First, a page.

Whether it’s to pass an audit, regulatory compliance or assure the supplier, boss or customer that everything is OK, simply doing the minimum to ensure you are legal, decent and honest is seldom enough to protect you if it all goes wrong.
I am reading a book “The Infiltrator” (by Robert Mazure) and it’s revelatory as a true story of the biggest drug cartel in history and the systemic failures of people, process and technology to stop money laundering.
It’s always a challenge in any business to engage staff to be interested, to be passionate, to be informed and to take ownership. Without strong leadership and shared responsibility many organisations end-up with a “do the minimum” approach which although ostensibly compliant is seldom robust.
This is foolish but its becomes insidious if someone is asking YOU to tick the box for them.
“Can you approve this?” is something of which to be wary.
“We just need YOU to satisfy our [Auditor, Regulatory, Customer, Client, Board]”  is something to be cautious of agreeing to because you’ll get little thanks if everything is OK and a whole lot of woe otherwise.
There is a lot of criticism for managers or civil servants who attempt to outsource risk or responsibility by standing behind consultants’ reports and professional indemnities. The bigger fools are surely those that sell their brand or reputation cheaply without being certain what they are underwriting.
A true partnership is not one where Customer-A outsources risk and responsibility to Supplier-B, but one where both organisations work together to fully understand and satisfy all the requirements.
This is the difference between outcome (a robust solution) and output (a completed form). The outcome should be a solution this is suitable, feasible and acceptable and this should precede the output, which is a ticked box.
What do you think?
ABOUT THE AUTHOR
Tim Rogers is an experienced Management Consultant, Project and Change Leader. He is also Commonwealth Triathlete and World Championships Rower and a Tutor/Mentor on the Chartered Management Institute.

Source: Adapt Consulting Blog

Beware the difference between want and need!


As a young project manager starting-out I noticed that the supplier for the project had recently tendered unsuccessfully for a large government project in the UK. The tender bid cost £1m. I said to the supplier: “You must be making a lot of money on the contracts you win, to be able to offset the costs of those you don’t”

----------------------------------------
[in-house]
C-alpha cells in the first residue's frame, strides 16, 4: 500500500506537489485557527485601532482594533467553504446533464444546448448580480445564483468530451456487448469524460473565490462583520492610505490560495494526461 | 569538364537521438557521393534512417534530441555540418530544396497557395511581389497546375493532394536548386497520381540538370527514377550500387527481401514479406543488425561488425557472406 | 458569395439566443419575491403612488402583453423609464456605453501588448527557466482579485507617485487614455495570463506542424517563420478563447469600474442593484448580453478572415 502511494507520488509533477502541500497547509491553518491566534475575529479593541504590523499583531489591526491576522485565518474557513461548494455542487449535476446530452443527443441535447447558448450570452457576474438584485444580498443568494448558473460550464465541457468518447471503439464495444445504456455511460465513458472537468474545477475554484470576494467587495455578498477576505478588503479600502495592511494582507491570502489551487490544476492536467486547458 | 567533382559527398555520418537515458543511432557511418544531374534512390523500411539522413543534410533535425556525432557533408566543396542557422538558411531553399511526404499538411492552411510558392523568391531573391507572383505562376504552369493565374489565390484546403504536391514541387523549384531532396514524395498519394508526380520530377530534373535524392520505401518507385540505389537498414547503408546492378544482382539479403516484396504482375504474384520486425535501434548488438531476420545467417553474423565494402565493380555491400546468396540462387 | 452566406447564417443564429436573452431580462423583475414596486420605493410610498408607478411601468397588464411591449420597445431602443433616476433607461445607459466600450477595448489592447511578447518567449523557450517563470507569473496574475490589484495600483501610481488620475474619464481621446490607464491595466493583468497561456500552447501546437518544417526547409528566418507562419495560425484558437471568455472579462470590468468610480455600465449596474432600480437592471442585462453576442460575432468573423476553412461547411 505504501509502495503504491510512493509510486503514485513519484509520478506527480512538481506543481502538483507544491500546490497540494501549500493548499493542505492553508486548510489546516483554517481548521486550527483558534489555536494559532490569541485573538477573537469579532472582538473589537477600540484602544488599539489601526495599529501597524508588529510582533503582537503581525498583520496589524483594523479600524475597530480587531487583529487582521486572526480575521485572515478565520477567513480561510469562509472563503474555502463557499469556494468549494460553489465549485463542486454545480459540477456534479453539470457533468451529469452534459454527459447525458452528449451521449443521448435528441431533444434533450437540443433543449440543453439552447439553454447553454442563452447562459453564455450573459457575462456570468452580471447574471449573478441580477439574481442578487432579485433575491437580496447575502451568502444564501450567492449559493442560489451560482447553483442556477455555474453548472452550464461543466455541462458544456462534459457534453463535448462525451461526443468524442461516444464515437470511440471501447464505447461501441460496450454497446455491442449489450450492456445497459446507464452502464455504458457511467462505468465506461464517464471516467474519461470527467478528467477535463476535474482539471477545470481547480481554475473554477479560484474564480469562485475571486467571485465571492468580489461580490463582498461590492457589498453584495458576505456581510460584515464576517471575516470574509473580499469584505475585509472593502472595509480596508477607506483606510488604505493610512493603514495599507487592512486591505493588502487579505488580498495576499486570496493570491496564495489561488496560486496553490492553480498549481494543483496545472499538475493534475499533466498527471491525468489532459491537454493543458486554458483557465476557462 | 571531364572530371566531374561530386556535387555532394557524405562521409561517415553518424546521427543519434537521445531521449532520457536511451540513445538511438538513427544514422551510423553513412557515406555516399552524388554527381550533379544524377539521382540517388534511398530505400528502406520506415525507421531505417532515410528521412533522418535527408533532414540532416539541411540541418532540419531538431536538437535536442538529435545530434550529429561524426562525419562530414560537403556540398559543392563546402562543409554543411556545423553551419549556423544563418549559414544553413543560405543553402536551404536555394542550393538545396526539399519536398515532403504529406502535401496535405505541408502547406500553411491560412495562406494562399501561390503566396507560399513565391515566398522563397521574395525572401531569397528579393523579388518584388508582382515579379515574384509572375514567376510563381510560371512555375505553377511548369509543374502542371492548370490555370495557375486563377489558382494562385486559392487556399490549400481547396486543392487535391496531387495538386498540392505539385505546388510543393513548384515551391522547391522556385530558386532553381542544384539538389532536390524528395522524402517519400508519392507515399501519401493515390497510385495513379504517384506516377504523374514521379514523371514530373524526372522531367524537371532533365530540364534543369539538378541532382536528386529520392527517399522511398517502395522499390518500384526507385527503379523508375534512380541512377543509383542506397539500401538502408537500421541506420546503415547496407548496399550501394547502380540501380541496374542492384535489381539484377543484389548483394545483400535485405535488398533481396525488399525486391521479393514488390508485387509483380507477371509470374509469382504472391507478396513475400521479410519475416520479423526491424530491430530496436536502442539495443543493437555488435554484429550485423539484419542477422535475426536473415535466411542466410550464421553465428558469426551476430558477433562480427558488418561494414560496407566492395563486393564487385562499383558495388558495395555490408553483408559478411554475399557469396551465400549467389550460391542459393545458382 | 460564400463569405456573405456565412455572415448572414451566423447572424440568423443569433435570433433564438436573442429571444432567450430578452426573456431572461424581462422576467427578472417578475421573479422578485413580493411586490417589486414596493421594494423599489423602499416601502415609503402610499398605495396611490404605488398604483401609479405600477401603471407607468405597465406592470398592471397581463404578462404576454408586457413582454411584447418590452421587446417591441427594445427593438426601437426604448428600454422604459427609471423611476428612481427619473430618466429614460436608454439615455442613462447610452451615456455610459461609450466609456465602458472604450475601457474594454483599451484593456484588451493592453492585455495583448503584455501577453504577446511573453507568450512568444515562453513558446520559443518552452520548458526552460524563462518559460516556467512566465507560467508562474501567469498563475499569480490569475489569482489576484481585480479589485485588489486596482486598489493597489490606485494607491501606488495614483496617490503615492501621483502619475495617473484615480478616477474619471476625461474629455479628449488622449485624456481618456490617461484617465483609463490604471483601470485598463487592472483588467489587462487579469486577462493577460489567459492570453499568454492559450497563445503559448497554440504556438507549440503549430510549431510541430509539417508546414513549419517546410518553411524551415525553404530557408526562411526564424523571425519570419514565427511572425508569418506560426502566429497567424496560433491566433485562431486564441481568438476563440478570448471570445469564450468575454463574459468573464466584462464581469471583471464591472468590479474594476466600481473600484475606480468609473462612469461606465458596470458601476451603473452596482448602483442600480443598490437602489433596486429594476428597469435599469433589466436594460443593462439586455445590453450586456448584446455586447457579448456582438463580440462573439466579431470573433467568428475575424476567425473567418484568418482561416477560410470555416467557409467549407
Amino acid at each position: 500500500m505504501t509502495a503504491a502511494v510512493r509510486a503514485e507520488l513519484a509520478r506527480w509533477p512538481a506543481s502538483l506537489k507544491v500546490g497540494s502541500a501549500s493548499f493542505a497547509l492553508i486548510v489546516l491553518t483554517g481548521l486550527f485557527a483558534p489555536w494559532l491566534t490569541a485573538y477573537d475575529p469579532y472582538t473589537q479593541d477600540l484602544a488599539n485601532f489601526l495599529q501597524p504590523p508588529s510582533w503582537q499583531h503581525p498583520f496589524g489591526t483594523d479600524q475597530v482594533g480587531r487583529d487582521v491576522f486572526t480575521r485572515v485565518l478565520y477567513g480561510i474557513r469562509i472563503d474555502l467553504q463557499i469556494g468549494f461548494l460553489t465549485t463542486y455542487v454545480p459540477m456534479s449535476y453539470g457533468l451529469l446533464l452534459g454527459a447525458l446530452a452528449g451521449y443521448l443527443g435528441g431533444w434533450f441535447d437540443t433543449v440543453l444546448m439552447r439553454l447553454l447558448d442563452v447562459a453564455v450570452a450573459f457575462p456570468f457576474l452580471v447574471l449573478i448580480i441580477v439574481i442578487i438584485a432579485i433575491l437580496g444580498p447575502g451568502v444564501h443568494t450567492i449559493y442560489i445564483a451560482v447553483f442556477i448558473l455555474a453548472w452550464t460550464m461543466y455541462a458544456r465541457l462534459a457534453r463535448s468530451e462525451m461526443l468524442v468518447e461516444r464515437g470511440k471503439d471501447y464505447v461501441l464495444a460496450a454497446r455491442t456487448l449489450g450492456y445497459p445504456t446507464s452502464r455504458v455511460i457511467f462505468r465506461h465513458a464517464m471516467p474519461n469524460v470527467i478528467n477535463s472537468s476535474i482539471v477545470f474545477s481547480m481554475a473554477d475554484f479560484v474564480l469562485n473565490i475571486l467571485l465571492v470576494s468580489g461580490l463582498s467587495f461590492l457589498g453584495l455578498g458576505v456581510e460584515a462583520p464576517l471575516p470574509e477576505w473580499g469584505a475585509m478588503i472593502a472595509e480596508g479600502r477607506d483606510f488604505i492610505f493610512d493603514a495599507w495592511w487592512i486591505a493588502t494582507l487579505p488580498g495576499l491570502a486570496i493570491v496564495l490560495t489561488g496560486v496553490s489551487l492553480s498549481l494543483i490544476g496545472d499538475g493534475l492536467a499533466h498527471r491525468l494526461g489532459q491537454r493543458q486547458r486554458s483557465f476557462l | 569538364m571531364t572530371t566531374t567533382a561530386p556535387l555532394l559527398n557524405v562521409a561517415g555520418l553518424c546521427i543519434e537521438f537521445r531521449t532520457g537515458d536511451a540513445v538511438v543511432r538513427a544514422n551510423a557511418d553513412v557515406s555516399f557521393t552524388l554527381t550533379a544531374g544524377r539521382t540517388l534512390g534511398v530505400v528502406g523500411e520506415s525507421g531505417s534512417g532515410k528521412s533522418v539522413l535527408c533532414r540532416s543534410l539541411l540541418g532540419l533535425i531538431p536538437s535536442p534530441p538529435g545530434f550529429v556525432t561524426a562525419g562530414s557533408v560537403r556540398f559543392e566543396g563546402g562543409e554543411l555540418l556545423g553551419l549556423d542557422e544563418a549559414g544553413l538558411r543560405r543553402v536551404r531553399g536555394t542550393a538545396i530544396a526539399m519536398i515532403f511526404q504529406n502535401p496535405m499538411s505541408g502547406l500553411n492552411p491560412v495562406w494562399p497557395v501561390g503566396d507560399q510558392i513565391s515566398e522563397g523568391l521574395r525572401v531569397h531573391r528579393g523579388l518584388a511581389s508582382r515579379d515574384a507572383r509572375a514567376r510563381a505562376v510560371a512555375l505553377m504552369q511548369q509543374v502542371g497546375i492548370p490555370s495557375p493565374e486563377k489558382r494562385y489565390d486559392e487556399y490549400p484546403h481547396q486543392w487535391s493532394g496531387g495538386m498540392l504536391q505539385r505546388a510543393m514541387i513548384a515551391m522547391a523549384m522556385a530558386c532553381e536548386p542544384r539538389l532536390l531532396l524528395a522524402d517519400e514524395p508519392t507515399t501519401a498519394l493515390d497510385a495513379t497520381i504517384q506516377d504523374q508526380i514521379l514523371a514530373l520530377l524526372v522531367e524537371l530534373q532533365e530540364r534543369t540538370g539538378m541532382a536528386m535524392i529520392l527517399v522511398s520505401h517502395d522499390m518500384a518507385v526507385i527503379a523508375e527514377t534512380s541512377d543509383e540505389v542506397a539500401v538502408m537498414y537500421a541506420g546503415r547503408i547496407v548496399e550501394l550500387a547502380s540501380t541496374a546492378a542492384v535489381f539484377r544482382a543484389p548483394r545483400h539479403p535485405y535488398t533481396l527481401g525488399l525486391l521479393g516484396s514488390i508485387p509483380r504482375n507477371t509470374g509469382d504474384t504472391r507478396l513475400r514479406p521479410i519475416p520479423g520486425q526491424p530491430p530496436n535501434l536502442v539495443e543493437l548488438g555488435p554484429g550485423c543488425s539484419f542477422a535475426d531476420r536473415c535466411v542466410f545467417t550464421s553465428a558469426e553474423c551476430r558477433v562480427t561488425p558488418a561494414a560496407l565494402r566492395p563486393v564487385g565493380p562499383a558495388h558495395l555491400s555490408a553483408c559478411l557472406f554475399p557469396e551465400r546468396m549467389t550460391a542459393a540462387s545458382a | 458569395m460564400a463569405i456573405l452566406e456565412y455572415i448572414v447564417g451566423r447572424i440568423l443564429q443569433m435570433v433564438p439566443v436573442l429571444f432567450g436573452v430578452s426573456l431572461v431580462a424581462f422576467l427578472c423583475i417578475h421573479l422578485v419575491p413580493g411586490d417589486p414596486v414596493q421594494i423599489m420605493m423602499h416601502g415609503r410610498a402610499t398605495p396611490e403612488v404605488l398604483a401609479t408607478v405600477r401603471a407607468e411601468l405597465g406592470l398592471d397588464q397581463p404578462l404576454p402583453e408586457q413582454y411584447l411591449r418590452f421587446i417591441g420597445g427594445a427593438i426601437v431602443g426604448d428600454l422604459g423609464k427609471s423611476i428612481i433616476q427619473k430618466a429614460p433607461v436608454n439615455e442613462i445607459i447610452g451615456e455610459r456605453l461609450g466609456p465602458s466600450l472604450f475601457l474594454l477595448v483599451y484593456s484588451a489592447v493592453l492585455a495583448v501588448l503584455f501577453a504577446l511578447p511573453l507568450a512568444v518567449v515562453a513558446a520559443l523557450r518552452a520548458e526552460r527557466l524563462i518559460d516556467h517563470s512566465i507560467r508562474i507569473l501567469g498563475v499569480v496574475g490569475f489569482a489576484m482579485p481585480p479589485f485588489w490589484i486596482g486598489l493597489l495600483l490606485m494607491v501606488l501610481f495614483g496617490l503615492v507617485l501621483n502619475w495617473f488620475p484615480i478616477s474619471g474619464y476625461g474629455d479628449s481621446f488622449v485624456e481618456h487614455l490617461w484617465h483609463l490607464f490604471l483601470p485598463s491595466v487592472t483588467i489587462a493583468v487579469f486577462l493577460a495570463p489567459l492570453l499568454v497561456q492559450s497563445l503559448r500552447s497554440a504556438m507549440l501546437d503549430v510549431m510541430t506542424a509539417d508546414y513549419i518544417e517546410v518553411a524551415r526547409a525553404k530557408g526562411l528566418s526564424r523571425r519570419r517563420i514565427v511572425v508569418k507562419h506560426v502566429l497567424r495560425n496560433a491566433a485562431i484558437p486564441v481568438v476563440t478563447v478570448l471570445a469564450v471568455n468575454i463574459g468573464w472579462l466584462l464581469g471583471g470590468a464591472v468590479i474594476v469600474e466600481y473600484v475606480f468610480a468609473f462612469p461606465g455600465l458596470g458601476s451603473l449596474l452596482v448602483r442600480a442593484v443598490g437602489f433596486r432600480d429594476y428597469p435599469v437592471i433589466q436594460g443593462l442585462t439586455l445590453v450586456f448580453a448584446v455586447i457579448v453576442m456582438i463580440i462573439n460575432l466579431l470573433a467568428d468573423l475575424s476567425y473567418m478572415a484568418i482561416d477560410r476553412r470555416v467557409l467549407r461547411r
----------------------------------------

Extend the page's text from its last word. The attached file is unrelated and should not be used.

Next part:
The reply caught me by surprise and shaped the next 20 years as a project and change manager.
The response was: “The bid reflects exactly what your client asked for and is reasonably priced. The truth is that we know that what the client asked for is not what they need, and we will make all our profit by charging them for changes.”
I was sceptical: “But what if a client knew exactly what they wanted, and had a project manager that ensured you delivered exactly that?”
The response was simple. “Neither of those circumstances are likely ever to happen, but if they did we’d make a loss. But there is no such thing as a client who knows exactly what they need, or a project manager that is precise with the contract or its management”
Sadly after the elapse of 20 years I have found that to be consistently true.
Even when a project manager is willing to hold a supplier to account the client’s requirements are seldom sufficiently well-defined to provide solid ground. Instead there is debate, discussion, flexibility and compromise.
What do you think?
ABOUT THE AUTHOR
Tim Rogers is an experienced Management Consultant, Project and Change Leader. He is also Commonwealth Triathlete and World Championships Rower and a Tutor/Mentor on the Chartered Management Institute.

Source: Adapt Consulting Blog

Having a solution with no problem? Selling to an unwilling customer?


One of the difficult aspects of managing change is when someone can see a problem and a solution, but makes the mistake of going directly from A to B and hitting a brick wall.
Often the reason isn’t that the person you are trying to convince doesn’t like the solution, but more simply they don’t see that there is a problem. It it’s not broke don’t fix it.
There are a dozen reasons I don’t like the phrase “It it’s not broke don’t fix it”. If we all took that approach we wouldn’t have left the cave, nor invented cars to replace carriages or any of the other industrial or technological achievements of the last 100 years.
So what’s the best approach?
Henry Ford once said “If I asked the customer what they want they’d asked for faster horses”.
Another visionary was Steve jobs. At a 1982 planning retreat, someone on the Mac team, “thought they should do some market research to see what customers wanted. ‘No,’ [Jobs] replied, ‘because customers don’t know what they want until we’ve shown them.’”
What these approaches have in common is SPIN
SITUATION
What is the current situation?
PROBLEM
Why is this sub-optimal or unacceptable?
PROGNOSIS
What is the likely outcome if change doesn’t happen?
IMPLICATIONS
What are the implications for the person organisation?
NEED
What do they need to address all the points above?
By taking a step-by-step approach you will have checked a deeper understanding of issues, challenges, perceptions, concerns at each step culminating in an agreed need. Only when you get to this stage have you got a customer who may be interested in your solution.
What do you think?
ABOUT THE AUTHOR
Tim Rogers is an experienced Management Consultant, Project and Change Leader. He is also Commonwealth Triathlete and World Championships Rower and a Tutor/Mentor on the Chartered Management Institute.

Source: Adapt Consulting Blog

How much communication is needed for projects?



Never underestimate the ability for any professional to make something appear more complicated than it is.  This is rarely more true than it is with Project Management.